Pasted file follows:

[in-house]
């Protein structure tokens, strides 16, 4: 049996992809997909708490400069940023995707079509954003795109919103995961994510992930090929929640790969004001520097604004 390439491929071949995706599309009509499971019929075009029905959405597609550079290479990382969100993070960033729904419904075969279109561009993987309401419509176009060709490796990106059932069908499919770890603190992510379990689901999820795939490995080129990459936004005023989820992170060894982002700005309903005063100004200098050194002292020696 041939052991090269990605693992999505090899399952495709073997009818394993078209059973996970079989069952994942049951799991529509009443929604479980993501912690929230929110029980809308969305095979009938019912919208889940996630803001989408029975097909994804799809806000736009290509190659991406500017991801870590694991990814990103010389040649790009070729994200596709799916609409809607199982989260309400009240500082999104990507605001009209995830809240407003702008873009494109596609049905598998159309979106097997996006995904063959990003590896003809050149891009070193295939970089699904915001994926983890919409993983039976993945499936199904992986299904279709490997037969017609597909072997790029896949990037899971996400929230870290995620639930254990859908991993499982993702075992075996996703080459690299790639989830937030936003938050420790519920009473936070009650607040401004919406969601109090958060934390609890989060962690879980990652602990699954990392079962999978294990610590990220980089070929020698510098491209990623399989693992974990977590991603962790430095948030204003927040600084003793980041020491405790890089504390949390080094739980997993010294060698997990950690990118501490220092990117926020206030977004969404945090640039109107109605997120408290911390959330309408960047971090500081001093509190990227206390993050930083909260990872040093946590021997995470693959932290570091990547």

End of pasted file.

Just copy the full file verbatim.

[in-house]
């Protein structure tokens, strides 16, 4: 049996992809997909708490400069940023995707079509954003795109919103995961994510992930090929929640790969004001520097604004 390439491929071949995706599309009509499971019929075009029905959405597609550079290479990382969100993070960033729904419904075969279109561009993987309401419509176009060709490796990106059932069908499919770890603190992510379990689901999820795939490995080129990459936004005023989820992170060894982002700005309903005063100004200098050194002292020696 041939052991090269990605693992999505090899399952495709073997009818394993078209059973996970079989069952994942049951799991529509009443929604479980993501912690929230929110029980809308969305095979009938019912919208889940996630803001989408029975097909994804799809806000736009290509190659991406500017991801870590694991990814990103010389040649790009070729994200596709799916609409809607199982989260309400009240500082999104990507605001009209995830809240407003702008873009494109596609049905598998159309979106097997996006995904063959990003590896003809050149891009070193295939970089699904915001994926983890919409993983039976993945499936199904992986299904279709490997037969017609597909072997790029896949990037899971996400929230870290995620639930254990859908991993499982993702075992075996996703080459690299790639989830937030936003938050420790519920009473936070009650607040401004919406969601109090958060934390609890989060962690879980990652602990699954990392079962999978294990610590990220980089070929020698510098491209990623399989693992974990977590991603962790430095948030204003927040600084003793980041020491405790890089504390949390080094739980997993010294060698997990950690990118501490220092990117926020206030977004969404945090640039109107109605997120408290911390959330309408960047971090500081001093509190990227206390993050930083909260990872040093946590021997995470693959932290570091990547």